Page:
Common sense dictates that CECS sufferers should not be bred from nor should matings be repeated which have produced affected animals. It would be prudent to breed away from lines which seem to produce a lot of cases but in order to establish if some lines do, in fact, carry a higher frequency of the genes responsible we need to have pedigrees of confirmed cases to study. These, along with veterinary confirmation of diagnosis and a sample video, should be sent to the Breed Health Co-ordinator Steve Dean (Email: )
It is also worth sending a blood sample or a cheek swab to the AHT with full details of the case including the video, pedigree and microchip number. Sample will be useful at a later date when progress on genetic research has been achieved
Although the propensity towards CECS may be inherited it would appear that an environmental trigger may be needed to induce clinical episodes in genetically susceptible individuals. It has long been suspected that dietary proteins may be the trigger for CECS episodes and recent research suggests that, for some cases at least, the protein responsible is gluten. A study by Lowrie et al* *showed remission of CECS signs in a study group of Border Terriers fed on a gluten-free diet. These animals at the start of the study were also shown to have raised levels of the antibodies Serum anti-transglutaminase 2 (TG2,IgA) and anti-gliadin (AGA,IgG). The antibody levels fell during the study but TG2 and AGA levels are NOT a conclusive test for diagnosing CECS.
From the raised TG2 and AGA levels in affected dogs at the start of the study, coupled with their reduction and the improvement in clinical signs when the animals were fed a gluten-free diet, the researchers have suggested that CECS in dogs bears many similarities to coeliac disease in humans. In coeliac disease, some sufferers exhibit non enteric signs including neurological ones i.e. gluten present in the diet can provoke symptoms in a variety of organs, not just the gastrointestinal tract. In Border Terriers with CECS, up to half of them may show other signs of immunological disturbances such as food intolerances or allergic skin disease.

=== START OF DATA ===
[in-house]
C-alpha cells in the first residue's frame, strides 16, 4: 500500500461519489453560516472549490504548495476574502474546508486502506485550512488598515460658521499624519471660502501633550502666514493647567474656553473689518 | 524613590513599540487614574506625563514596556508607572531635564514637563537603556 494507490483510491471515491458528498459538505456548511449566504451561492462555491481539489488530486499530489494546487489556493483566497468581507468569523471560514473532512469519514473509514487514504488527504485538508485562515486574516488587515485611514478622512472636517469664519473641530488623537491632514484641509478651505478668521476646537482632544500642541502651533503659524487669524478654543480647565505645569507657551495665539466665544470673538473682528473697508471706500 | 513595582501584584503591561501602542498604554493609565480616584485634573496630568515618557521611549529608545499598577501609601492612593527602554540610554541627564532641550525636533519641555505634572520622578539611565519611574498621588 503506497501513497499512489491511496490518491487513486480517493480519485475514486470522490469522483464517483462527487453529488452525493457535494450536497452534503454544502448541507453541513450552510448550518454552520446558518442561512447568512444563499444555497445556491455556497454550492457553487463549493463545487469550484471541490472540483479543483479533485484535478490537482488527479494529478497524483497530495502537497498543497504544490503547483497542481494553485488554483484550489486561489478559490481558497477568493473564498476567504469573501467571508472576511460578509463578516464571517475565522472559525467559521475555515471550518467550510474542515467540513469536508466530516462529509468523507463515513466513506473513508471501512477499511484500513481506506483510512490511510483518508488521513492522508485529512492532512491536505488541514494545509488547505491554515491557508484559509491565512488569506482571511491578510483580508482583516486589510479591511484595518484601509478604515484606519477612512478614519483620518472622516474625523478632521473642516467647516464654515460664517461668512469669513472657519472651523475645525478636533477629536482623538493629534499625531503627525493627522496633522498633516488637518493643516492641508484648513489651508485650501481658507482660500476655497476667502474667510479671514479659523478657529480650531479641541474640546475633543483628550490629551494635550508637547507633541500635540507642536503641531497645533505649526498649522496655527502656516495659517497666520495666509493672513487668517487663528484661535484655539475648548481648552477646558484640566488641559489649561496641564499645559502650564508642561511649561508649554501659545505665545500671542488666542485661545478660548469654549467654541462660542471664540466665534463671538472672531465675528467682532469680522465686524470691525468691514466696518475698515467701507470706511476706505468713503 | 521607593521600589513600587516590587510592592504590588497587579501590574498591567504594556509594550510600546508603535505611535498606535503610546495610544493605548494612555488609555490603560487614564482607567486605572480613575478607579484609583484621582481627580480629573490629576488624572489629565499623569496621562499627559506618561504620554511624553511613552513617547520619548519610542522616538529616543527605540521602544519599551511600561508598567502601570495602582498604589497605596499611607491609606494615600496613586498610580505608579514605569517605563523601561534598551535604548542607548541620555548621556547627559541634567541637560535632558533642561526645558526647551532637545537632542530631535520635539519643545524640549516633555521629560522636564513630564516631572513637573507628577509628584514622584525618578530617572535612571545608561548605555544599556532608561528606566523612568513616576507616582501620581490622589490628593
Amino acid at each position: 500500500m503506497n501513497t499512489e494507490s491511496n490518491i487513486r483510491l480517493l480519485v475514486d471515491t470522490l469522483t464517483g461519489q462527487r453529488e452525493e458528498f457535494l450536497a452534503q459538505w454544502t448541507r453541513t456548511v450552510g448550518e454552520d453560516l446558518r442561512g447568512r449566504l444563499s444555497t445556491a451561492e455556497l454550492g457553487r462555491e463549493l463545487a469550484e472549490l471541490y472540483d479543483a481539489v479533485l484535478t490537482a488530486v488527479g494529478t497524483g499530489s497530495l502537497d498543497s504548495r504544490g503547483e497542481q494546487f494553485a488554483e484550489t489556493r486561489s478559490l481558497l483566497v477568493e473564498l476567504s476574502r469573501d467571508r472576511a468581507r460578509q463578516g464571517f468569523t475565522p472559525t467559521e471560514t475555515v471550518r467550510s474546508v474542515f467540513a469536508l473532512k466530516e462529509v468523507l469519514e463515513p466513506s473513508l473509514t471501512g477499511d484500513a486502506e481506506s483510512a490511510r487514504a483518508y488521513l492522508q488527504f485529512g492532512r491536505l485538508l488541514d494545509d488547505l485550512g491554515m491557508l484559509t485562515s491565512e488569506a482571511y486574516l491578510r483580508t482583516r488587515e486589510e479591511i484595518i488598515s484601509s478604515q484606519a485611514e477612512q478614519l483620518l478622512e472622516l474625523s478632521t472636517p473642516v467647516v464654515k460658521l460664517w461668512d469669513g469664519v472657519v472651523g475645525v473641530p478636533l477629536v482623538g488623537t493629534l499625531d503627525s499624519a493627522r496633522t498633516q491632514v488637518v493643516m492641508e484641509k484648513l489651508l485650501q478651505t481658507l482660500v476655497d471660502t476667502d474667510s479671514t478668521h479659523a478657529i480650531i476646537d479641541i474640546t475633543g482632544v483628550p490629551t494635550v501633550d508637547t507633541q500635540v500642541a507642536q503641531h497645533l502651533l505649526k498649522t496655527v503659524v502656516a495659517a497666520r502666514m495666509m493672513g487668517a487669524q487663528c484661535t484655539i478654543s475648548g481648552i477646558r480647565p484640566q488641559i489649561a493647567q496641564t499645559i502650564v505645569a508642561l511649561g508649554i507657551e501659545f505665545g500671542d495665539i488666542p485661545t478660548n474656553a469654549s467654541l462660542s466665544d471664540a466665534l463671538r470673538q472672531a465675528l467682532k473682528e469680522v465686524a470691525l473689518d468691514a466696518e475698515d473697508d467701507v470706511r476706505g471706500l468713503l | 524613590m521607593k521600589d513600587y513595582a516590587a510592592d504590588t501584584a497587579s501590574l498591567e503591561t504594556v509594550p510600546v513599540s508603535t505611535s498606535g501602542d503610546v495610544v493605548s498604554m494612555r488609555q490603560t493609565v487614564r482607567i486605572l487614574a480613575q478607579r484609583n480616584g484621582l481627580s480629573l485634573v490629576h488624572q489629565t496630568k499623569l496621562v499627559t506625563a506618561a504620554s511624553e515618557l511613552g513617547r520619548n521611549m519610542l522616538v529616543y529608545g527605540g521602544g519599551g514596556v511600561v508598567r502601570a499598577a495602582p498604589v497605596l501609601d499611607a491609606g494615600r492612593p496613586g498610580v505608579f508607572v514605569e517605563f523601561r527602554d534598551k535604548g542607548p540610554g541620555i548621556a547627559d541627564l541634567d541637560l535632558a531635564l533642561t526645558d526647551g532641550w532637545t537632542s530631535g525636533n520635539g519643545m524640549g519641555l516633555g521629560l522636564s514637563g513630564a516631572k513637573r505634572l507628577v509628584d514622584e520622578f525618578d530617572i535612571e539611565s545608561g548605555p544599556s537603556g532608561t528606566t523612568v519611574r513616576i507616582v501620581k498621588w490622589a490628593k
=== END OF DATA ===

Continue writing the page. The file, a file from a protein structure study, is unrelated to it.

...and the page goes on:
At present the best advice to owners who suspect that their dog may suffer from CECS would be to consult their vet to try and get the diagnosis confirmed. Taking a video of an episode along to the consultation would be most helpful as would taking along a completed questionnaire. (The questionnaire form can be found in the comments below)
If CECS is confirmed it would be worth trying a gluten free diet. This must be strictly adhered to as even tiny traces of gluten may be sufficient to trigger an attack in a susceptible animal. It is also worth investigating any other dietary intolerances which the dog may suffer from. We would be interested in hearing about how many dogs respond positively to this change in feeding. Information on this should be sent to the Breed Health Co-ordinator Steve Dean. (Email: )
During the actual episodes, there is little that the owner can do other than be there to comfort and reassure their dog. It might be worth trying buscopan or diazepam to see if this helps to relieve the cramping but in many cases it will not.
The Animal Health Trust are interested in DNA samples from affected dogs, preferably confirmed by a neurologist or accompanied by a video clip of an episode. At present the samples are being stored but they will be useful if progress is made in developing a test for the disease.
The Breed Health Group is very interested in the pedigrees of confirmed cases (veterinary neurologist diagnosis) preferably forwarded with a completed questionnaire to the Breed Health Coordinator.
Phenotypic characterisation of canine epileptoid cramping syndrome in the Border Terrier–V.Black,L.Garosi,M.Lowrie,R.J Harvey and J.Gale. Journal of Small Animal Practice 2013
A presumptive case of gluten sensitivity in a Border Terrrier: a multisystem disorder?
M.Lowrie,M.Hadjivassiliou,D.S Sanders,O.A Gardner.Veterinary Record,December 3rd 2016
The clinical and serological effect of a gluten free diet in Border Terriers with Epileptoid Cramping Syndrome
M.Lowrie,O.A Gordon,M.Hadjivassiliou,R.j Harvey,D.S Sanders,R.Powell and L.Garosi
Journal of Veterinary Internal Medicine 2015:29: 1564-1568
28th AUGUST, 2017